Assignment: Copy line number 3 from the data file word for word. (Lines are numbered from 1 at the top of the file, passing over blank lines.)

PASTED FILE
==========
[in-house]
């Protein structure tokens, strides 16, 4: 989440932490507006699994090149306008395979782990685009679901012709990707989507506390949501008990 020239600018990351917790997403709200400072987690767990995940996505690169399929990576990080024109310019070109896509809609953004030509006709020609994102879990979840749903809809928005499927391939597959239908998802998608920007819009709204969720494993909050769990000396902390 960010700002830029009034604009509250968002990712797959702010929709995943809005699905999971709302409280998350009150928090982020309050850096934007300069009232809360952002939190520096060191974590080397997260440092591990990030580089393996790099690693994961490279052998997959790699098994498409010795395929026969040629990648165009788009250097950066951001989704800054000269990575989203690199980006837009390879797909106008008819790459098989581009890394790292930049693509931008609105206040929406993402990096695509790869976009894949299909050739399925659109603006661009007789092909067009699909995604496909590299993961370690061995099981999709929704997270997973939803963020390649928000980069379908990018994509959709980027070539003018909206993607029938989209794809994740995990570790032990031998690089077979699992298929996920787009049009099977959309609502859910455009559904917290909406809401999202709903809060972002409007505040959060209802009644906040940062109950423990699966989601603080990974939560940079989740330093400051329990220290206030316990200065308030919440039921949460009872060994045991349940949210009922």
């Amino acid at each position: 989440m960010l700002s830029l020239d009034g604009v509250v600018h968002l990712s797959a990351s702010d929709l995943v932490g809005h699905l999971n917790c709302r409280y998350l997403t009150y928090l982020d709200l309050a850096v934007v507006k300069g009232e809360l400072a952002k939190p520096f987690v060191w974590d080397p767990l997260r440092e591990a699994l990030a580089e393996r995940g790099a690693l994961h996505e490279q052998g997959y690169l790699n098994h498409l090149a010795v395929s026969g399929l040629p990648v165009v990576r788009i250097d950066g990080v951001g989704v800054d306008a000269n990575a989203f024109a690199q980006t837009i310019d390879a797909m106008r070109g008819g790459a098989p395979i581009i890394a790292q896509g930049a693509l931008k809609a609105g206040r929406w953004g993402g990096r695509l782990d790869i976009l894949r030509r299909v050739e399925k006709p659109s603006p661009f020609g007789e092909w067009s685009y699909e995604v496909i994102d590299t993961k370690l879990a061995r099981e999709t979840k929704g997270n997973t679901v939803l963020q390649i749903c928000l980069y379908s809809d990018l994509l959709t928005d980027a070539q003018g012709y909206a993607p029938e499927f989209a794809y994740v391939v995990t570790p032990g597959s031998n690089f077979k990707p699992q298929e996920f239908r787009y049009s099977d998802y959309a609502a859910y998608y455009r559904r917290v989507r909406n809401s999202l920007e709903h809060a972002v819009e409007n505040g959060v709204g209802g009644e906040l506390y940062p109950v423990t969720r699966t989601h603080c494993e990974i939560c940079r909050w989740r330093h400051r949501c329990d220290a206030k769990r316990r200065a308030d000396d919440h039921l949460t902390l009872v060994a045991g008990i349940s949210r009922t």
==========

């Amino acid at each position: 989440m960010l700002s830029l020239d009034g604009v509250v600018h968002l990712s797959a990351s702010d929709l995943v932490g809005h699905l999971n917790c709302r409280y998350l997403t009150y928090l982020d709200l309050a850096v934007v507006k300069g009232e809360l400072a952002k939190p520096f987690v060191w974590d080397p767990l997260r440092e591990a699994l990030a580089e393996r995940g790099a690693l994961h996505e490279q052998g997959y690169l790699n098994h498409l090149a010795v395929s026969g399929l040629p990648v165009v990576r788009i250097d950066g990080v951001g989704v800054d306008a000269n990575a989203f024109a690199q980006t837009i310019d390879a797909m106008r070109g008819g790459a098989p395979i581009i890394a790292q896509g930049a693509l931008k809609a609105g206040r929406w953004g993402g990096r695509l782990d790869i976009l894949r030509r299909v050739e399925k006709p659109s603006p661009f020609g007789e092909w067009s685009y699909e995604v496909i994102d590299t993961k370690l879990a061995r099981e999709t979840k929704g997270n997973t679901v939803l963020q390649i749903c928000l980069y379908s809809d990018l994509l959709t928005d980027a070539q003018g012709y909206a993607p029938e499927f989209a794809y994740v391939v995990t570790p032990g597959s031998n690089f077979k990707p699992q298929e996920f239908r787009y049009s099977d998802y959309a609502a859910y998608y455009r559904r917290v989507r909406n809401s999202l920007e709903h809060a972002v819009e409007n505040g959060v709204g209802g009644e906040l506390y940062p109950v423990t969720r699966t989601h603080c494993e990974i939560c940079r909050w989740r330093h400051r949501c329990d220290a206030k769990r316990r200065a308030d000396d919440h039921l949460t902390l009872v060994a045991g008990i349940s949210r009922t």